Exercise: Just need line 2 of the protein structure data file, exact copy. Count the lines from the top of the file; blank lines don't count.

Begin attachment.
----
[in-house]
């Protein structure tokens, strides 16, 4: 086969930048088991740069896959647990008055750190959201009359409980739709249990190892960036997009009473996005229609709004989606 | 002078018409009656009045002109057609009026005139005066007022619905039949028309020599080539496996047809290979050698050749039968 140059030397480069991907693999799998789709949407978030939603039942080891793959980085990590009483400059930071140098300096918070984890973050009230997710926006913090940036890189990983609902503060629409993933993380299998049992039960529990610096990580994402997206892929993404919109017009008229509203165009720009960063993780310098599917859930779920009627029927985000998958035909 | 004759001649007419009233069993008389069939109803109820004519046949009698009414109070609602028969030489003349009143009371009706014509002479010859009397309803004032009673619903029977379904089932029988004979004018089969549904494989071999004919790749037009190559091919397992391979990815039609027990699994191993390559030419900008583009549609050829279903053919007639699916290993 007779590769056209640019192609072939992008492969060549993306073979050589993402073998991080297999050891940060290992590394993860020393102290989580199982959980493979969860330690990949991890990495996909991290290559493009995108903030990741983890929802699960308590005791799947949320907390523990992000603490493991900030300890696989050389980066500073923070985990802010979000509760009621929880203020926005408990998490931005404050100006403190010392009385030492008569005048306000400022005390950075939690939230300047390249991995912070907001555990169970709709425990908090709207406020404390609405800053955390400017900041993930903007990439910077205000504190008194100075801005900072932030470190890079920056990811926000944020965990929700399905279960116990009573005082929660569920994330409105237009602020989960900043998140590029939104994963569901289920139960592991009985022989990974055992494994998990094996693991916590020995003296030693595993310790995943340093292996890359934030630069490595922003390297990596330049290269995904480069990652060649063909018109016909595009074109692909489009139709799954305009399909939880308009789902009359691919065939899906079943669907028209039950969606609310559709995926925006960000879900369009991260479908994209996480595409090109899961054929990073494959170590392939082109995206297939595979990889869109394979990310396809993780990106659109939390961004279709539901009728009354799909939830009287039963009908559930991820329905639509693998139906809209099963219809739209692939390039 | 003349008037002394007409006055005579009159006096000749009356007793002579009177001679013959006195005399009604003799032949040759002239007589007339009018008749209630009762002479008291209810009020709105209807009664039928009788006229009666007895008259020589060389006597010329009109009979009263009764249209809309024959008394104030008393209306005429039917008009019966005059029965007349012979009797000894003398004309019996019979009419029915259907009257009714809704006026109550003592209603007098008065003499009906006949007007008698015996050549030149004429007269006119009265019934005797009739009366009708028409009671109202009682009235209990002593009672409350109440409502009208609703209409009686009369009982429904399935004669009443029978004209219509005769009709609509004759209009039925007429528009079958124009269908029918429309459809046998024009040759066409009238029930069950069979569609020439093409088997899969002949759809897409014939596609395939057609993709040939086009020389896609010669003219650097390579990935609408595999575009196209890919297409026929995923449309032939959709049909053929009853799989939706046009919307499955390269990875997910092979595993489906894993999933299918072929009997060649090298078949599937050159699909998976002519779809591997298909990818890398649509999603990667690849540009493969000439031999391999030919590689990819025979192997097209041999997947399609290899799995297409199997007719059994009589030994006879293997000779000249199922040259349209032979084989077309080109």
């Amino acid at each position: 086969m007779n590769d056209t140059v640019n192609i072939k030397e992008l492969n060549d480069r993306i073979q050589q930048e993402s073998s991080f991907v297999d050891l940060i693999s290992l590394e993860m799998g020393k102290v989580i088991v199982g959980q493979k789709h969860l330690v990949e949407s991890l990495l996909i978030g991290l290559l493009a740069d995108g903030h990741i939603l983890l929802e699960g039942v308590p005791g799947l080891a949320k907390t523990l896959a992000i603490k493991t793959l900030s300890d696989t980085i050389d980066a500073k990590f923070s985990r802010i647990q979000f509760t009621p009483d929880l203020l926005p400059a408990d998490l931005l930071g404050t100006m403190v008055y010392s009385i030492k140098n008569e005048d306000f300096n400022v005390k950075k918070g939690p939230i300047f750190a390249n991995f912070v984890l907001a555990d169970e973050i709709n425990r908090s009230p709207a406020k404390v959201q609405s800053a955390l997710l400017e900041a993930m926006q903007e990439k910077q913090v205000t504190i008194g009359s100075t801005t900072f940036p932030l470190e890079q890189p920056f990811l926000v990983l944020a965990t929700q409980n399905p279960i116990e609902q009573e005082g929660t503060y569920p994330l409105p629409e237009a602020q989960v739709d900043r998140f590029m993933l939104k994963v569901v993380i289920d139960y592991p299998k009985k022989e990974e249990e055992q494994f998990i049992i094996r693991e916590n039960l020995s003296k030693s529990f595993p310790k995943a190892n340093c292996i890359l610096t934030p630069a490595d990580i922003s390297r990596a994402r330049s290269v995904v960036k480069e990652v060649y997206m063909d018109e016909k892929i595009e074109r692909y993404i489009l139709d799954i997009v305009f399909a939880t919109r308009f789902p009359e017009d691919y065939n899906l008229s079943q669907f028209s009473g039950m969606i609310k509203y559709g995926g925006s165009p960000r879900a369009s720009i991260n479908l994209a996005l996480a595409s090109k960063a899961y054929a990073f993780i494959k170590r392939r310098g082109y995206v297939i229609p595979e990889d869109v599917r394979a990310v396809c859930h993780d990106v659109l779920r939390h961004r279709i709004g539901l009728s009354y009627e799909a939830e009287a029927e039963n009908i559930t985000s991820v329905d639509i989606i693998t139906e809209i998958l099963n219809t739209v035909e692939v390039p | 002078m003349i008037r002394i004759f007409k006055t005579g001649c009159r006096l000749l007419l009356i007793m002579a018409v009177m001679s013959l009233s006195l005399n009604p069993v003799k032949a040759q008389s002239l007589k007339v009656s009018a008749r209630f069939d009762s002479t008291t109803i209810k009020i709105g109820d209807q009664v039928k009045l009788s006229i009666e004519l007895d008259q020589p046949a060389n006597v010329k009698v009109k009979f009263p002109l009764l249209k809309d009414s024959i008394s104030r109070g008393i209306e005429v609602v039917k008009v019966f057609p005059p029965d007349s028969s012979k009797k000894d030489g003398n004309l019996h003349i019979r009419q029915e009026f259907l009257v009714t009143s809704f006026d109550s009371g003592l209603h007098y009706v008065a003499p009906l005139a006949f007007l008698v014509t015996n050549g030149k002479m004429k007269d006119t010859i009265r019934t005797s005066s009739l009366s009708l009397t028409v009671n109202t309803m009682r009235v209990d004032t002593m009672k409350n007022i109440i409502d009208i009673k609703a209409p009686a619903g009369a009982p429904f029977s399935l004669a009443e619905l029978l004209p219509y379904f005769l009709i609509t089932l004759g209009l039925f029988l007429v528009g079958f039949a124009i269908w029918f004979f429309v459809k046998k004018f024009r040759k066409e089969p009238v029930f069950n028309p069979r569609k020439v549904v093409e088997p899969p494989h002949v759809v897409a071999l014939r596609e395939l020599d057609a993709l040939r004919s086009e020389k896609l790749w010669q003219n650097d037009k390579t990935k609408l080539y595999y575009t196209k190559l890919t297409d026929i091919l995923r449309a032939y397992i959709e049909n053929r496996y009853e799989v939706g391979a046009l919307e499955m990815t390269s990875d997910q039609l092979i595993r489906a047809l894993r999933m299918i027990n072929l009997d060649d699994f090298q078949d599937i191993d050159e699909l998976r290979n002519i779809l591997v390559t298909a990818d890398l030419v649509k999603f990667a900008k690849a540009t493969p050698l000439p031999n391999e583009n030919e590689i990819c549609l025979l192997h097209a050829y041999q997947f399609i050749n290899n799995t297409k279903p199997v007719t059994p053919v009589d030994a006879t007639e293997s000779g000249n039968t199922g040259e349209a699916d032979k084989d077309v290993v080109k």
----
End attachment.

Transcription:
């Protein structure tokens, strides 16, 4: 086969930048088991740069896959647990008055750190959201009359409980739709249990190892960036997009009473996005229609709004989606 | 002078018409009656009045002109057609009026005139005066007022619905039949028309020599080539496996047809290979050698050749039968 140059030397480069991907693999799998789709949407978030939603039942080891793959980085990590009483400059930071140098300096918070984890973050009230997710926006913090940036890189990983609902503060629409993933993380299998049992039960529990610096990580994402997206892929993404919109017009008229509203165009720009960063993780310098599917859930779920009627029927985000998958035909 | 004759001649007419009233069993008389069939109803109820004519046949009698009414109070609602028969030489003349009143009371009706014509002479010859009397309803004032009673619903029977379904089932029988004979004018089969549904494989071999004919790749037009190559091919397992391979990815039609027990699994191993390559030419900008583009549609050829279903053919007639699916290993 007779590769056209640019192609072939992008492969060549993306073979050589993402073998991080297999050891940060290992590394993860020393102290989580199982959980493979969860330690990949991890990495996909991290290559493009995108903030990741983890929802699960308590005791799947949320907390523990992000603490493991900030300890696989050389980066500073923070985990802010979000509760009621929880203020926005408990998490931005404050100006403190010392009385030492008569005048306000400022005390950075939690939230300047390249991995912070907001555990169970709709425990908090709207406020404390609405800053955390400017900041993930903007990439910077205000504190008194100075801005900072932030470190890079920056990811926000944020965990929700399905279960116990009573005082929660569920994330409105237009602020989960900043998140590029939104994963569901289920139960592991009985022989990974055992494994998990094996693991916590020995003296030693595993310790995943340093292996890359934030630069490595922003390297990596330049290269995904480069990652060649063909018109016909595009074109692909489009139709799954305009399909939880308009789902009359691919065939899906079943669907028209039950969606609310559709995926925006960000879900369009991260479908994209996480595409090109899961054929990073494959170590392939082109995206297939595979990889869109394979990310396809993780990106659109939390961004279709539901009728009354799909939830009287039963009908559930991820329905639509693998139906809209099963219809739209692939390039 | 003349008037002394007409006055005579009159006096000749009356007793002579009177001679013959006195005399009604003799032949040759002239007589007339009018008749209630009762002479008291209810009020709105209807009664039928009788006229009666007895008259020589060389006597010329009109009979009263009764249209809309024959008394104030008393209306005429039917008009019966005059029965007349012979009797000894003398004309019996019979009419029915259907009257009714809704006026109550003592209603007098008065003499009906006949007007008698015996050549030149004429007269006119009265019934005797009739009366009708028409009671109202009682009235209990002593009672409350109440409502009208609703209409009686009369009982429904399935004669009443029978004209219509005769009709609509004759209009039925007429528009079958124009269908029918429309459809046998024009040759066409009238029930069950069979569609020439093409088997899969002949759809897409014939596609395939057609993709040939086009020389896609010669003219650097390579990935609408595999575009196209890919297409026929995923449309032939959709049909053929009853799989939706046009919307499955390269990875997910092979595993489906894993999933299918072929009997060649090298078949599937050159699909998976002519779809591997298909990818890398649509999603990667690849540009493969000439031999391999030919590689990819025979192997097209041999997947399609290899799995297409199997007719059994009589030994006879293997000779000249199922040259349209032979084989077309080109």